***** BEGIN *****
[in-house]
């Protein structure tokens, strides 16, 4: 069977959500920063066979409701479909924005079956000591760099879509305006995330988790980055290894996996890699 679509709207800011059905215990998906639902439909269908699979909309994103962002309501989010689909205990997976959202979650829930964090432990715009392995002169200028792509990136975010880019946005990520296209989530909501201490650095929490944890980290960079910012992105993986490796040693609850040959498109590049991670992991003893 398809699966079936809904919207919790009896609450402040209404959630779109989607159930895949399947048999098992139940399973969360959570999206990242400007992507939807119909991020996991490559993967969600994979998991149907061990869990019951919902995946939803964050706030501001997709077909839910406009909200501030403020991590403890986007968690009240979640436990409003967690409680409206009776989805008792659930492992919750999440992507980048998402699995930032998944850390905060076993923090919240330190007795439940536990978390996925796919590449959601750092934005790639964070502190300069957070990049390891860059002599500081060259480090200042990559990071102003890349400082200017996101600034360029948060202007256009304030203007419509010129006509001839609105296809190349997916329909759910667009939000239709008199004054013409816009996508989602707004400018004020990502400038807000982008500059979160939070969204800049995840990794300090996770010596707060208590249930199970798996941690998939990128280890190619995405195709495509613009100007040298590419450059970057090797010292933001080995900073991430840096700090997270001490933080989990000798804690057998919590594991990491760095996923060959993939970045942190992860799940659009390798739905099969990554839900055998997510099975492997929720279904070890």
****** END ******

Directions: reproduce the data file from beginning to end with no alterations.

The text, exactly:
[in-house]
């Protein structure tokens, strides 16, 4: 069977959500920063066979409701479909924005079956000591760099879509305006995330988790980055290894996996890699 679509709207800011059905215990998906639902439909269908699979909309994103962002309501989010689909205990997976959202979650829930964090432990715009392995002169200028792509990136975010880019946005990520296209989530909501201490650095929490944890980290960079910012992105993986490796040693609850040959498109590049991670992991003893 398809699966079936809904919207919790009896609450402040209404959630779109989607159930895949399947048999098992139940399973969360959570999206990242400007992507939807119909991020996991490559993967969600994979998991149907061990869990019951919902995946939803964050706030501001997709077909839910406009909200501030403020991590403890986007968690009240979640436990409003967690409680409206009776989805008792659930492992919750999440992507980048998402699995930032998944850390905060076993923090919240330190007795439940536990978390996925796919590449959601750092934005790639964070502190300069957070990049390891860059002599500081060259480090200042990559990071102003890349400082200017996101600034360029948060202007256009304030203007419509010129006509001839609105296809190349997916329909759910667009939000239709008199004054013409816009996508989602707004400018004020990502400038807000982008500059979160939070969204800049995840990794300090996770010596707060208590249930199970798996941690998939990128280890190619995405195709495509613009100007040298590419450059970057090797010292933001080995900073991430840096700090997270001490933080989990000798804690057998919590594991990491760095996923060959993939970045942190992860799940659009390798739905099969990554839900055998997510099975492997929720279904070890």